Our country isn’t simply headed in the wrong direction in need of moral leaders; our country is dead in idolatry.

But before you decide this blog post is a real downer and close this window because you’d rather just come back for List Wednesday, consider this – where sin brought death, Jesus brings life (Ephesians 2:4-10).

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That’s why Paul didn’t plop down in the middle of the street in despair. He didn’t throw his hands in the air and leave that place, either. He recognized the seriousness of their condition, and he also knew he had the answer they needed.

So Paul took Jesus right into the heart of Athenian culture (Acts 17:19-34) and confronted their idolatry, sharing the gospel in a way they could not help but understand. In doing so, he brought the life and light of Christ to a dark and dying place.

And so can we.

“Who’s Nae Nae?” and other signs you’re getting older

Today is Clay’s birthday, y’all. It’s one of those times when the number of years lived really does end with a 9. But don’t tell him I told you.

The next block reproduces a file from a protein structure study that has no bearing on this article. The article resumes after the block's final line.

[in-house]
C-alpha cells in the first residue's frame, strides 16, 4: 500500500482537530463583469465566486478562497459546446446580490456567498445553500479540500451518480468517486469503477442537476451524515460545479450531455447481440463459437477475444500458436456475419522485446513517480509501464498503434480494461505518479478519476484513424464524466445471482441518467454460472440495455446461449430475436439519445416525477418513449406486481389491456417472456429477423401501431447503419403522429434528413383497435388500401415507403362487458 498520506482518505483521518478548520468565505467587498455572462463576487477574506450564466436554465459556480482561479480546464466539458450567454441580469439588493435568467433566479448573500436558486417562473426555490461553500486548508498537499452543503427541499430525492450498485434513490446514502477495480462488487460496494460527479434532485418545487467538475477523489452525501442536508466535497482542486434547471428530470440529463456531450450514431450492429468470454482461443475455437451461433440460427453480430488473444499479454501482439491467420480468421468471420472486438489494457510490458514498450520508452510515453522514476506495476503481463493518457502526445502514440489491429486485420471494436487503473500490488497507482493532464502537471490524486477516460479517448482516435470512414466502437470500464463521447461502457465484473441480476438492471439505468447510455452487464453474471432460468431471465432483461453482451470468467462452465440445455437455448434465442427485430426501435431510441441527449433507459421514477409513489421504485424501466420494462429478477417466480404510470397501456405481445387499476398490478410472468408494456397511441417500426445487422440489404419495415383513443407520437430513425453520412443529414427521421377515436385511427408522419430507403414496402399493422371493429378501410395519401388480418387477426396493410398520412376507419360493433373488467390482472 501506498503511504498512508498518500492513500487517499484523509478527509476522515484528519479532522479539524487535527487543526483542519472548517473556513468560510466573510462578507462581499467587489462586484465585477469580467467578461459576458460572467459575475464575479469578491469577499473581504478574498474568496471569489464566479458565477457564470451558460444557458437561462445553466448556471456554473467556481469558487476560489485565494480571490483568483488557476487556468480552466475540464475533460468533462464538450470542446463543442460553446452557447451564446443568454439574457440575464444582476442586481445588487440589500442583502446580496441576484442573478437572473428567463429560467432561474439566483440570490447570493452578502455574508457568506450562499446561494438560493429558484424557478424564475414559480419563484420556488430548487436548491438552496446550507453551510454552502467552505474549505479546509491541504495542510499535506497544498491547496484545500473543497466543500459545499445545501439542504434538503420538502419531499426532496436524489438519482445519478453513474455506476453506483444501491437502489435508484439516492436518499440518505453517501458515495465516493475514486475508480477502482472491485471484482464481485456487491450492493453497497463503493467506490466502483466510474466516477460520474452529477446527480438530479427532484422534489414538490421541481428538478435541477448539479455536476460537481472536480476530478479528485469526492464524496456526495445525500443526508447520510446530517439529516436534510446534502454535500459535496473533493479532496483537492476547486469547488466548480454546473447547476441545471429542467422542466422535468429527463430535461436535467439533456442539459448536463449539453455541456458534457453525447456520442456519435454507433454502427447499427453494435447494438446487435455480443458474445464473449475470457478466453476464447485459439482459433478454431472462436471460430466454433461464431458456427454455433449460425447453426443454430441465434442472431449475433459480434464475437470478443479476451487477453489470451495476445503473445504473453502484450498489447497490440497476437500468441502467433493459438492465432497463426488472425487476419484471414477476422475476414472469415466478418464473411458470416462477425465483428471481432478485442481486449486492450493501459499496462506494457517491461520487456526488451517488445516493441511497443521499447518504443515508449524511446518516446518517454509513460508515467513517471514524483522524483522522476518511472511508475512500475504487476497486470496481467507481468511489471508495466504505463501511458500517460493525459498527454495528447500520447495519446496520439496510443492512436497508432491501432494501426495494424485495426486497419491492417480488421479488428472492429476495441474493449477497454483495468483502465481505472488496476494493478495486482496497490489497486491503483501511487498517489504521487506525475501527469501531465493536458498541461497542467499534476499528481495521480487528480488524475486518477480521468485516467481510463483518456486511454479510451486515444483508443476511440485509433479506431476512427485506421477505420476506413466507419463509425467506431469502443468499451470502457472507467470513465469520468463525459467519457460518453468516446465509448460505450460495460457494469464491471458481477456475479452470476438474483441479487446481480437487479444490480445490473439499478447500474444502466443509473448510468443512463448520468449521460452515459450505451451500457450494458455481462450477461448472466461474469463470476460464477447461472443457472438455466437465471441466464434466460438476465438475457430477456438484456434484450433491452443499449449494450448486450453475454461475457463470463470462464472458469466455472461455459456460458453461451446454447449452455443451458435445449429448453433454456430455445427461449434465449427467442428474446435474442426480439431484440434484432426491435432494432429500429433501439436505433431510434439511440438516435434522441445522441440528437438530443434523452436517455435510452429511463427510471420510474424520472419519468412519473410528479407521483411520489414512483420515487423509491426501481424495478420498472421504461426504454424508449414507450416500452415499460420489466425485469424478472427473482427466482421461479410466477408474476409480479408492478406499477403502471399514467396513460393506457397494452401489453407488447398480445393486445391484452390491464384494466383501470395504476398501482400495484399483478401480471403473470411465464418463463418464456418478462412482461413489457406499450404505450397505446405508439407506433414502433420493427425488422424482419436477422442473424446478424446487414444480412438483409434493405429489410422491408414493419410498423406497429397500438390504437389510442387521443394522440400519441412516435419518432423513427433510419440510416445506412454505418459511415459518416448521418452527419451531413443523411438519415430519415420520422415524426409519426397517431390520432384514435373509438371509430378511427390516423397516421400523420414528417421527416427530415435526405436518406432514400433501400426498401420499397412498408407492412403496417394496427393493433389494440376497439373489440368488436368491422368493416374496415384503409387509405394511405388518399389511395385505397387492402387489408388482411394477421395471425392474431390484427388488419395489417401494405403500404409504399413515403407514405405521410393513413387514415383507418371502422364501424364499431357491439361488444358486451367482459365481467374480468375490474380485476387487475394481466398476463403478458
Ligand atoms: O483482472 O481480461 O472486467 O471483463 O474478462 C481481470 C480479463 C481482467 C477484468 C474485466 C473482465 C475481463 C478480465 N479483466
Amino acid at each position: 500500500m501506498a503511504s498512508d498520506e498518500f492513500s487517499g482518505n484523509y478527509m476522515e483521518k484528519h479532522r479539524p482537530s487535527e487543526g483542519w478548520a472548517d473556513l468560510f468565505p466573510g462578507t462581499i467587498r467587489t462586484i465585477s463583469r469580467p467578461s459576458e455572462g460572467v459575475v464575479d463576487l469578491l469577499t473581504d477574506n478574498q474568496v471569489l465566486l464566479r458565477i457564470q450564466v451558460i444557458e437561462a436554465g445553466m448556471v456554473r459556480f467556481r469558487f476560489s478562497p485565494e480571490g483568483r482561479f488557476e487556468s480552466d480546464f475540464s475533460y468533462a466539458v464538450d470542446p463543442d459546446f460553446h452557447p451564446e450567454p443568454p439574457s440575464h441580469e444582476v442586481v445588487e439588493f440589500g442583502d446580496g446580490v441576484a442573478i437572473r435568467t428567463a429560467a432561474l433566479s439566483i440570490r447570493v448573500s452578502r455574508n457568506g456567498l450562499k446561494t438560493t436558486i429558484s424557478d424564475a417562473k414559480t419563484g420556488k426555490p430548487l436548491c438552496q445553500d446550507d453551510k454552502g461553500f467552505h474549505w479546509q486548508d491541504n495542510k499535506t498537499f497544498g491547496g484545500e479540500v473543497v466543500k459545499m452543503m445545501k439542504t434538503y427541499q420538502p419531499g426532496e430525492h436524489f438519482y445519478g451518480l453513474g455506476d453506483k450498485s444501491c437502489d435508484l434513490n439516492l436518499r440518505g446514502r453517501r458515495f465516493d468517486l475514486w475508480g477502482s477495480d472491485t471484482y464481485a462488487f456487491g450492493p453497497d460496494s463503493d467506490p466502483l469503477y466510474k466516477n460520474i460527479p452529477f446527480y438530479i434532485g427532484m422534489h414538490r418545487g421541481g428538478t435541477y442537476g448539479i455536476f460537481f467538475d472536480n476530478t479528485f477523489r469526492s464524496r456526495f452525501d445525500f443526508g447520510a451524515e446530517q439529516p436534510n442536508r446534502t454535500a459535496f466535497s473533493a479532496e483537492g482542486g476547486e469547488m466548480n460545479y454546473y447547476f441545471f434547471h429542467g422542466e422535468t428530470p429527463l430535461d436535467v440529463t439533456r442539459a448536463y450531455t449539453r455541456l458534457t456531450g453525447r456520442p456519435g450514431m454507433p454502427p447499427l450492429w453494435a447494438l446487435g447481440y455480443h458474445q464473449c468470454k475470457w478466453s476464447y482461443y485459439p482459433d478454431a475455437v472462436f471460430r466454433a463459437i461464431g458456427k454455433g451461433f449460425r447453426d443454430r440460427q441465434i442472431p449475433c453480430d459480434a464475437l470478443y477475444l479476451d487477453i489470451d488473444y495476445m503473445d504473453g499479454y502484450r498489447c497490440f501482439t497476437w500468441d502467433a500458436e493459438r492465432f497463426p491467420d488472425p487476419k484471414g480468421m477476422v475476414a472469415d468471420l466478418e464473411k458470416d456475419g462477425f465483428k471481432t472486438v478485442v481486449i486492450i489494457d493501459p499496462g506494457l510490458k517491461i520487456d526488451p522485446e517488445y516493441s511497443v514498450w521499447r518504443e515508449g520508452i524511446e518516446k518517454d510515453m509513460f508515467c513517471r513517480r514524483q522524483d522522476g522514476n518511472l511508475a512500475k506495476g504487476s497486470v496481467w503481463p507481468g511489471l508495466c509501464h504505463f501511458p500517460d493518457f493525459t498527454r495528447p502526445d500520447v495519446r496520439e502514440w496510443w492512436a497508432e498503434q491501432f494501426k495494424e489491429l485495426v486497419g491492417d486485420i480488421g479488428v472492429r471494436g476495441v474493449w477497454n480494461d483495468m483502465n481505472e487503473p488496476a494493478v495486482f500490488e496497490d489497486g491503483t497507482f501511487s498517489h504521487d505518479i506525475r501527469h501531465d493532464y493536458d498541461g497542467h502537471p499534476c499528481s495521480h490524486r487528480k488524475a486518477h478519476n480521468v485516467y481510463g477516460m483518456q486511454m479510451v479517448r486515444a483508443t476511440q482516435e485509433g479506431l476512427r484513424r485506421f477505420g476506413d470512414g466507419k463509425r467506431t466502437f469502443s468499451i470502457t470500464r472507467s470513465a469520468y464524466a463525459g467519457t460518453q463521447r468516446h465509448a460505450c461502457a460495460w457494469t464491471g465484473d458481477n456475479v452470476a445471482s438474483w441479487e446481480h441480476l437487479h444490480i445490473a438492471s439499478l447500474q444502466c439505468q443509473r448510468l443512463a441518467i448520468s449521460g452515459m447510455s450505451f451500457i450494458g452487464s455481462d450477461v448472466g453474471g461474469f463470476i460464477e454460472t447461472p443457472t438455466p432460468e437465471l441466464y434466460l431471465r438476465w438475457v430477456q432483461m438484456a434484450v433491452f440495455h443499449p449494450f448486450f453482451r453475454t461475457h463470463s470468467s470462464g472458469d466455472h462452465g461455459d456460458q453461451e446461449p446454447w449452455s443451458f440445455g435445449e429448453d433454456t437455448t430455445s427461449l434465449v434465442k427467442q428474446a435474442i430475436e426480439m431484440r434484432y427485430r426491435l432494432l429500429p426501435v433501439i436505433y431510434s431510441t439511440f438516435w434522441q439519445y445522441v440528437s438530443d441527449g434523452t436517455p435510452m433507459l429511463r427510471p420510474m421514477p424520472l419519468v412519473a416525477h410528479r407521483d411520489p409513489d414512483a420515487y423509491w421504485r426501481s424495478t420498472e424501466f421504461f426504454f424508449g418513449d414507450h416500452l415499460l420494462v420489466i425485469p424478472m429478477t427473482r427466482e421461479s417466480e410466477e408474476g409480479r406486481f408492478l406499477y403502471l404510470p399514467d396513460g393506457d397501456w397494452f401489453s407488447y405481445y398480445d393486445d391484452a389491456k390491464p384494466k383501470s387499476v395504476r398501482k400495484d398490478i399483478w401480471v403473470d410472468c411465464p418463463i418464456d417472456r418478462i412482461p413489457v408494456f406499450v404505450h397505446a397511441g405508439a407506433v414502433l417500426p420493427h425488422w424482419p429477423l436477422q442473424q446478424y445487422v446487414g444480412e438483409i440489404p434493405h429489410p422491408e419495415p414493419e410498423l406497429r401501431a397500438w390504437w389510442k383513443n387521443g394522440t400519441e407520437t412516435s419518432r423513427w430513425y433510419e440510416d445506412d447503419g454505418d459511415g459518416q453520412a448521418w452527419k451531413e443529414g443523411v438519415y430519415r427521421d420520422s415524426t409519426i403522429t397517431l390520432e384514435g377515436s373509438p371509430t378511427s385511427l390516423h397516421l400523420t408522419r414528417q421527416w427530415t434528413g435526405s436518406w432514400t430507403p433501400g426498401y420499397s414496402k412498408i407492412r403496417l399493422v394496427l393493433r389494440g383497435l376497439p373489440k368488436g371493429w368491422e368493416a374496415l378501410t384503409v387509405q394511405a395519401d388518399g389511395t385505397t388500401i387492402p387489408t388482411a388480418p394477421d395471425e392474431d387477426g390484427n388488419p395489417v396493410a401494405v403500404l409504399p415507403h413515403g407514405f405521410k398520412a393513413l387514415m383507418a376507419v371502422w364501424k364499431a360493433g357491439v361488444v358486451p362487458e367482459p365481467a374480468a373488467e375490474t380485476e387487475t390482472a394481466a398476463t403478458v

Not that he has any reason to be feeling blue about that new number. Rob Lowe, Johnny Depp, George Clooney, Brad Pitt, and Tom Cruise are all older. And if you think about it, I could have stopped that list right after Rob Lowe and it would have gotten the point across. It’s a great time to be alive.

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I’ve never understood the hangup people have with getting older, anyway. I’ve recently decided I’d like to live well into my second century. One reason is that it means I’m still not yet middle-aged. But also, I feel like the blog of a 102-year-old woman could be really popular. Maybe not so much in the minds of my great-grandchildren, per say, but everyone else in the world would excuse, and probably even look forward to the lack of filter that naturally comes with that many years. Just think what a hoot these List Wednesday posts will be then.